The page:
After four successful decades as a lawyer, jury consultant, professor, and currently, WGN-TV’s political analyst, Paul Lisnek, ’80 LAS, MA ’80 LAS, JD ’83, PHD ’86 LAS, decided to give fiction a whirl. In 2018, he published Assume Guilt: A Matt Barlow Mystery, in which Barlow, an ace jury consultant, dramatically uncovers more than a few secrets. Lisnek’s second Barlow book, Assume Treason: A Matt Barlow Novel, was published in January.
What made you decide to write novels?
After writing 13 books of nonfiction, I thought this would be a new experience. When I started the first book, I knew the beginning and the end—the middle was a process of discovery. For Assume Treason, the publisher [Written Dreams Publishing] encouraged me to use the backdrop of a presidential campaign. It was fun to imagine scenarios and push them to their extremes.
Who inspired your protagonist, Matt Barlow?
Matt is basically me. When Matt walks his dog in Lincoln Park or eats at Granny’s and Ann Sather, that’s me doing those things.
Was it challenging to write about a campaign as it happened?
Yes and no. When I began writing, I thought of the 2016 election and developed a diabolical scheme involving Russian and Chinese hackers. I became concerned that I was getting too far out over my skis. In Assume Guilt, I established a sense of authenticity. I didn’t want people now to say, “He doesn’t know what he’s talking about.”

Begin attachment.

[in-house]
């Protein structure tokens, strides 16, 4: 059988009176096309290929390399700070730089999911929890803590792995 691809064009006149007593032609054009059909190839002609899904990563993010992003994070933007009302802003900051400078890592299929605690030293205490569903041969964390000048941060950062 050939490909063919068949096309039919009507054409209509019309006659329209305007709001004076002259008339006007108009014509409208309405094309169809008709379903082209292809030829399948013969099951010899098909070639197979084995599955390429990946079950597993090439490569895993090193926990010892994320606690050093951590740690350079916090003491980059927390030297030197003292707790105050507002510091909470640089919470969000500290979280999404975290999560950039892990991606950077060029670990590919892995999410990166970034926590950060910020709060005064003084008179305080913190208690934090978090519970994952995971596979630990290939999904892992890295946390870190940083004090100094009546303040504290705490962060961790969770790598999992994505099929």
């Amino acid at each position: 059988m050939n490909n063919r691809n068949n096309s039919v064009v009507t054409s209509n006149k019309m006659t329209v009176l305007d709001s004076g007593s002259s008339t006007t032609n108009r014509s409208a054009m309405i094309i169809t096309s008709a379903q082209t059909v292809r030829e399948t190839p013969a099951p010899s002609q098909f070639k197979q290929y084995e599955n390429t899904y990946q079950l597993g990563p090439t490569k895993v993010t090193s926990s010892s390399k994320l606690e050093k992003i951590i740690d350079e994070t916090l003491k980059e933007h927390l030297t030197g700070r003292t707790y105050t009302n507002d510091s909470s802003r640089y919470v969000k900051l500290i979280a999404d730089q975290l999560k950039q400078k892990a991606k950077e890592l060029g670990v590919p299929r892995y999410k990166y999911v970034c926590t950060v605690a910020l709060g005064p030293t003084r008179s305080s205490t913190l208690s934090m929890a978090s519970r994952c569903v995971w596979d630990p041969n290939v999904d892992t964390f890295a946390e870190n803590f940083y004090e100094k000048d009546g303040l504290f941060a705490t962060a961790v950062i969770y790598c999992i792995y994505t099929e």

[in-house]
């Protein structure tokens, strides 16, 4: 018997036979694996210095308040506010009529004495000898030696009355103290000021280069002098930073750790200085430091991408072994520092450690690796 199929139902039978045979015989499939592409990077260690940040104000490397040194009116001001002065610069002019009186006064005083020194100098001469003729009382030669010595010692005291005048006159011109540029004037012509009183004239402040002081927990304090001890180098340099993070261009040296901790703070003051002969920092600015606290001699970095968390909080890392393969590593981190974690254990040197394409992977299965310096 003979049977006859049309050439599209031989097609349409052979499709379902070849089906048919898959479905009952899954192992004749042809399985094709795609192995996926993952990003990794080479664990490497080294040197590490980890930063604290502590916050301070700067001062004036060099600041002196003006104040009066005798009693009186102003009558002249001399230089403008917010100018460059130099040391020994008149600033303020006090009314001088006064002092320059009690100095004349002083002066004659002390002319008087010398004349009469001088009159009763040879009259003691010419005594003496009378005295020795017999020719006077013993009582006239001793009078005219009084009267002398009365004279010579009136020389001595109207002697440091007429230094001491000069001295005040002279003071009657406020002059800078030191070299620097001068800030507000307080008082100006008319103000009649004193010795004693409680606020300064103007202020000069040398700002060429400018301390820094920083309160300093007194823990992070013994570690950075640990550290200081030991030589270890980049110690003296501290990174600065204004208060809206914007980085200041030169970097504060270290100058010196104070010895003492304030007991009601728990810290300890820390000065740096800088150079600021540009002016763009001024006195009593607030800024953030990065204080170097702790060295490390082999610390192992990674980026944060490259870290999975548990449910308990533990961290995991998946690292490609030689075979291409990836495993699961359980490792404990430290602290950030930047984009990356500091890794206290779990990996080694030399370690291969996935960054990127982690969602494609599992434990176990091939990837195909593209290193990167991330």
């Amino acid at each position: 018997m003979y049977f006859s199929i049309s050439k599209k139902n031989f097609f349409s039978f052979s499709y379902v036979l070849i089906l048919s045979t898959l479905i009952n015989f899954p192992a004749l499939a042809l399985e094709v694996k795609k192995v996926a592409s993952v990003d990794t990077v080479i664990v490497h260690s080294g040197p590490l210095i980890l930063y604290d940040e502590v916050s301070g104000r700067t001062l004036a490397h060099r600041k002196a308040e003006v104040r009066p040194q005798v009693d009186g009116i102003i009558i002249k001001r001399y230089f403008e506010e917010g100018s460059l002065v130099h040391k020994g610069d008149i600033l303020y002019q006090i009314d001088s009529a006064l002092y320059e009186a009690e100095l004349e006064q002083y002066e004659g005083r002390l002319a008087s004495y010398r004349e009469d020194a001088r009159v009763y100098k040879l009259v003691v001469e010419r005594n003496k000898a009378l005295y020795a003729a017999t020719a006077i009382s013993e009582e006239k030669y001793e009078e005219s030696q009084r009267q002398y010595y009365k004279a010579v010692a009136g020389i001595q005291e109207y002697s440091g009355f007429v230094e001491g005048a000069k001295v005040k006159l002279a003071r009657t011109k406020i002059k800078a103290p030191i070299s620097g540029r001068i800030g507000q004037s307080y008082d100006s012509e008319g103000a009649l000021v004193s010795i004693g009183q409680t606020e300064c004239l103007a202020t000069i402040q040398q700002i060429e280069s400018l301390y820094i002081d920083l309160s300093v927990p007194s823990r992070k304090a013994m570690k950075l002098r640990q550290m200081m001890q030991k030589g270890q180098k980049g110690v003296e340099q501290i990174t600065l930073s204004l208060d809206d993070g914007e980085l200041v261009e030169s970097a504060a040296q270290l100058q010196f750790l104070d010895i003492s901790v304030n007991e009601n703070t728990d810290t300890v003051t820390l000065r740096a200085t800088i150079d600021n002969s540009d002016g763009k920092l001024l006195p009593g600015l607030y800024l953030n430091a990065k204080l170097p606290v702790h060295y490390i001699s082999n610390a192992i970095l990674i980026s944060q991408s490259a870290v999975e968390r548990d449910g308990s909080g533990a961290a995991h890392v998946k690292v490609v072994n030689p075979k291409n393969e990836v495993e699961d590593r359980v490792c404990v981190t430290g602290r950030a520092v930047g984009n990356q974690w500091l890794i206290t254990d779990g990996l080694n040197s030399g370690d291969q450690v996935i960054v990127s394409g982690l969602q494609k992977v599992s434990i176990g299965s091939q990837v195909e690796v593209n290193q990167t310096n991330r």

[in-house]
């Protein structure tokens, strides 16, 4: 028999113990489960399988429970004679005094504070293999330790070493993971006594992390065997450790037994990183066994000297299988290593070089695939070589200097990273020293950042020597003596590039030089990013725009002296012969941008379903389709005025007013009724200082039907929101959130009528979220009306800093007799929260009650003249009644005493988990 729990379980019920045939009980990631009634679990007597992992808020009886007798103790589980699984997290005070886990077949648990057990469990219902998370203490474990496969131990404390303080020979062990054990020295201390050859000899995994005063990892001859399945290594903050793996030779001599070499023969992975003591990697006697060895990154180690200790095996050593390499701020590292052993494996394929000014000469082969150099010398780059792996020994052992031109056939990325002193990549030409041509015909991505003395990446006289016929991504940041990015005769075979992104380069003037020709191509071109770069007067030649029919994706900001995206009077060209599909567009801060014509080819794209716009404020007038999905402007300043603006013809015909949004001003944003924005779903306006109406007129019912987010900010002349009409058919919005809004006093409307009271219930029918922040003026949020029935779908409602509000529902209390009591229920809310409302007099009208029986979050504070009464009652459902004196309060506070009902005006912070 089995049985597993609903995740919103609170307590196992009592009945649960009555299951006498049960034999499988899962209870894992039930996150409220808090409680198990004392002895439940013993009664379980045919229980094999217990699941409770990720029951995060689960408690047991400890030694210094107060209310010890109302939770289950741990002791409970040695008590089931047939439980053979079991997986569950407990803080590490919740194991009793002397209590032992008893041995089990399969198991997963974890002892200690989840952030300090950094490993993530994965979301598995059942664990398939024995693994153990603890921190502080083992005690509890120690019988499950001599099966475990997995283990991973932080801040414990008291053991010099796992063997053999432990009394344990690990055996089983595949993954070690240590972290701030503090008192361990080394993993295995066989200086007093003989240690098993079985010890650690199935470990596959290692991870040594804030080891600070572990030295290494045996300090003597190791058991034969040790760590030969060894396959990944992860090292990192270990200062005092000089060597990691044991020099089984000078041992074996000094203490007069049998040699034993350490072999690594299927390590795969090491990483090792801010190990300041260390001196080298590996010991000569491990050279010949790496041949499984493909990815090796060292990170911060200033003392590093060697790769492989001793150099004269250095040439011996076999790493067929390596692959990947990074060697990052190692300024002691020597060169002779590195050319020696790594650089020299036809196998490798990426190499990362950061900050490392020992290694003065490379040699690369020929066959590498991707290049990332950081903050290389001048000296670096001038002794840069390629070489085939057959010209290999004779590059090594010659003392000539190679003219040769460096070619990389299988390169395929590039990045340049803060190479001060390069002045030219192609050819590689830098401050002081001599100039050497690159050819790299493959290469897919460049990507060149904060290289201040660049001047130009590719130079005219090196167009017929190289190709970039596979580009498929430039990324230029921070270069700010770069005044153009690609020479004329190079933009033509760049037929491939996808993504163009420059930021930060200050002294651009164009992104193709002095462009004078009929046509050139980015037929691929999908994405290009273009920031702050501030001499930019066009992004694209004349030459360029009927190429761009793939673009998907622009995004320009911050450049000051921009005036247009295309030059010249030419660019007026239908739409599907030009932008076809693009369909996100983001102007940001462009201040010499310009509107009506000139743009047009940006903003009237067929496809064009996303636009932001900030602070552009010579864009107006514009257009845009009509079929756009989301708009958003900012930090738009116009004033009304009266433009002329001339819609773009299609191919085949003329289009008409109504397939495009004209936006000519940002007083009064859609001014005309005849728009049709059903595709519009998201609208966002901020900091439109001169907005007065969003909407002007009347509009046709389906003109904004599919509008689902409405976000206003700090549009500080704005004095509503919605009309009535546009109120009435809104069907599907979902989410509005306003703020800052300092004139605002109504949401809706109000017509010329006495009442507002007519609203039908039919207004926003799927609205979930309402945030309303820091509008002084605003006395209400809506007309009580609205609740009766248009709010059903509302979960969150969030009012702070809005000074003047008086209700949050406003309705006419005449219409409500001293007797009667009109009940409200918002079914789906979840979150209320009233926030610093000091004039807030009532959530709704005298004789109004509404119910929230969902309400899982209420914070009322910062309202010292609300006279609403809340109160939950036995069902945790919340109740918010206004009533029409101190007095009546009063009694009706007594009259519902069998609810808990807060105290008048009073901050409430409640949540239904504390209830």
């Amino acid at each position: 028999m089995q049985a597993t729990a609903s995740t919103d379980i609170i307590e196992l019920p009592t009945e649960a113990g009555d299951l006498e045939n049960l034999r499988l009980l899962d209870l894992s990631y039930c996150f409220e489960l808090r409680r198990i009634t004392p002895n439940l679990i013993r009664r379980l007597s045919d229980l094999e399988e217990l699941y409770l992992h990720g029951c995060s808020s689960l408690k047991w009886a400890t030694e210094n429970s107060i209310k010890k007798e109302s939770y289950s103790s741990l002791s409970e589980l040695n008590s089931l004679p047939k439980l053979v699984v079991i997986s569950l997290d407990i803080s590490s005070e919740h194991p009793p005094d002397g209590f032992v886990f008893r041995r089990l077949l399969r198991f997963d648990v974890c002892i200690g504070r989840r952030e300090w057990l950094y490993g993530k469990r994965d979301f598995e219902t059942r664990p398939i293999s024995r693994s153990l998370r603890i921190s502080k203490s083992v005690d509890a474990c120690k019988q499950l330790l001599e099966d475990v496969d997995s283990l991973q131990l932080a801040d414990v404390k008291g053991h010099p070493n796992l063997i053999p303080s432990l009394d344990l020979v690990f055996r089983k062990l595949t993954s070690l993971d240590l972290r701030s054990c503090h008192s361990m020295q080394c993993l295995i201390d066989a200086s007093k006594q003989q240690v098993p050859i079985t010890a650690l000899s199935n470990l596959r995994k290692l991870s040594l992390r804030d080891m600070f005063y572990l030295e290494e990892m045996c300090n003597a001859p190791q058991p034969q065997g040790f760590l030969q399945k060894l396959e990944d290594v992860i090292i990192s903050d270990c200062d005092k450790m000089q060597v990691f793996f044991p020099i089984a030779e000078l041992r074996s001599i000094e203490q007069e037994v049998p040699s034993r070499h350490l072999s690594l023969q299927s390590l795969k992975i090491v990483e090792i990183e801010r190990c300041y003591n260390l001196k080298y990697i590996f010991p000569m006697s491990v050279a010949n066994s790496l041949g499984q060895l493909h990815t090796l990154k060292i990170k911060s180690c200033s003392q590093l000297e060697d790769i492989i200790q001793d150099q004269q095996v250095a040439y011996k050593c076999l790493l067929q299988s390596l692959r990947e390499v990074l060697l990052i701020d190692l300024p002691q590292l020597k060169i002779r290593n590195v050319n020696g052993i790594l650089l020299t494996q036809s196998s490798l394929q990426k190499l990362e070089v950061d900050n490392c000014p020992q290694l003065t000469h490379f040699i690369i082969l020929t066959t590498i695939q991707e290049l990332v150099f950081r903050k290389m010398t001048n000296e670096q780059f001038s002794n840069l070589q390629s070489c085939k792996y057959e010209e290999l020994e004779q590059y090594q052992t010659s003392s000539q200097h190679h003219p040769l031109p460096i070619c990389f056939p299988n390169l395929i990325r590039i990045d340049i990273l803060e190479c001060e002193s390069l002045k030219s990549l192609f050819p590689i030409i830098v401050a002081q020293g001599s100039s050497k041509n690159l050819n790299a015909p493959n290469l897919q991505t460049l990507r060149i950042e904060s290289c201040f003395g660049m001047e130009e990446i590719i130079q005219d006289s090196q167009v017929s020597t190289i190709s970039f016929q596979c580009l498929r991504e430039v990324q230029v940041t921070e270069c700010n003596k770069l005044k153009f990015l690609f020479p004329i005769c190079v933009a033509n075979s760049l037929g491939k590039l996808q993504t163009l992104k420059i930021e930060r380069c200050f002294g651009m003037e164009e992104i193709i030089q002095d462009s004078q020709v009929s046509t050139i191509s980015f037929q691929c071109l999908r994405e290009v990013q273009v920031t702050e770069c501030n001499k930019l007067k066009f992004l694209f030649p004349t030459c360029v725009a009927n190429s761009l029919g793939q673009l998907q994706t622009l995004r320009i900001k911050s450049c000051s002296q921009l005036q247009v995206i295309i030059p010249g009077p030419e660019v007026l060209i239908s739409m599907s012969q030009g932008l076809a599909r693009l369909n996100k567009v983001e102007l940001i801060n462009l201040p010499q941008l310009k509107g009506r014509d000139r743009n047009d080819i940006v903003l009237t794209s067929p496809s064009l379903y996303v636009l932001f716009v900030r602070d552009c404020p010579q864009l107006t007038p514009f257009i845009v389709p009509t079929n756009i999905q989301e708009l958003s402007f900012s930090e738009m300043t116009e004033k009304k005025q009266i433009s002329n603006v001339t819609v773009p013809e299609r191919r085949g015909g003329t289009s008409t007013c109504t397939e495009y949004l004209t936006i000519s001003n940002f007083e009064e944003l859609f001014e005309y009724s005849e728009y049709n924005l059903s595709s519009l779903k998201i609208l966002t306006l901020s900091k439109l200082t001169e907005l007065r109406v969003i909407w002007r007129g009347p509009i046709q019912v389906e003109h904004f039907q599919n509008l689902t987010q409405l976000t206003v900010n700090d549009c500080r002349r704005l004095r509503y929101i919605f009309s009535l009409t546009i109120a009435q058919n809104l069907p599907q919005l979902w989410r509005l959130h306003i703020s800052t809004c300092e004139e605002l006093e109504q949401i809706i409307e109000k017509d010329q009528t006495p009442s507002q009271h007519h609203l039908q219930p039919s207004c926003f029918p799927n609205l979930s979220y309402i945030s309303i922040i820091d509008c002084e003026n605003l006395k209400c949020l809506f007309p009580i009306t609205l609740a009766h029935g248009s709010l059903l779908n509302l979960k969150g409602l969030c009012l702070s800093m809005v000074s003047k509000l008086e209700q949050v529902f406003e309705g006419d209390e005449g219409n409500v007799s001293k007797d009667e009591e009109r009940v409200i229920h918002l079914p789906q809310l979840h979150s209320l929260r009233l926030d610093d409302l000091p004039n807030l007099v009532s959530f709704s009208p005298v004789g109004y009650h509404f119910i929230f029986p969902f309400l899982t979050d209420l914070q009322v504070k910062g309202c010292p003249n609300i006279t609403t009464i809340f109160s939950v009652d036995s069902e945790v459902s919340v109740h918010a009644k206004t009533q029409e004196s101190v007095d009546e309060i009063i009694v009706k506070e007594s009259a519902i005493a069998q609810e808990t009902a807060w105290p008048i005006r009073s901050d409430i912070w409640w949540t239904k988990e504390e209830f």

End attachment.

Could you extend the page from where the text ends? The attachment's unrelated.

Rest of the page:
How did you resolve the problem?
I can’t predict the future, but I know how to follow the pulse of the news. Ever since Charlottesville, the threat of anti-government white supremacists has never been far out of the headlines. In Assume Treason, Barlow unravels a white supremacist plot to disrupt the campaign with violence and re-elect the incumbent. I worked to keep the book from drifting into ridiculousness, but I never dreamed how close to reality I would get. The official publication date was January 5. The following day, white supremacists attempted to disrupt the election with violence.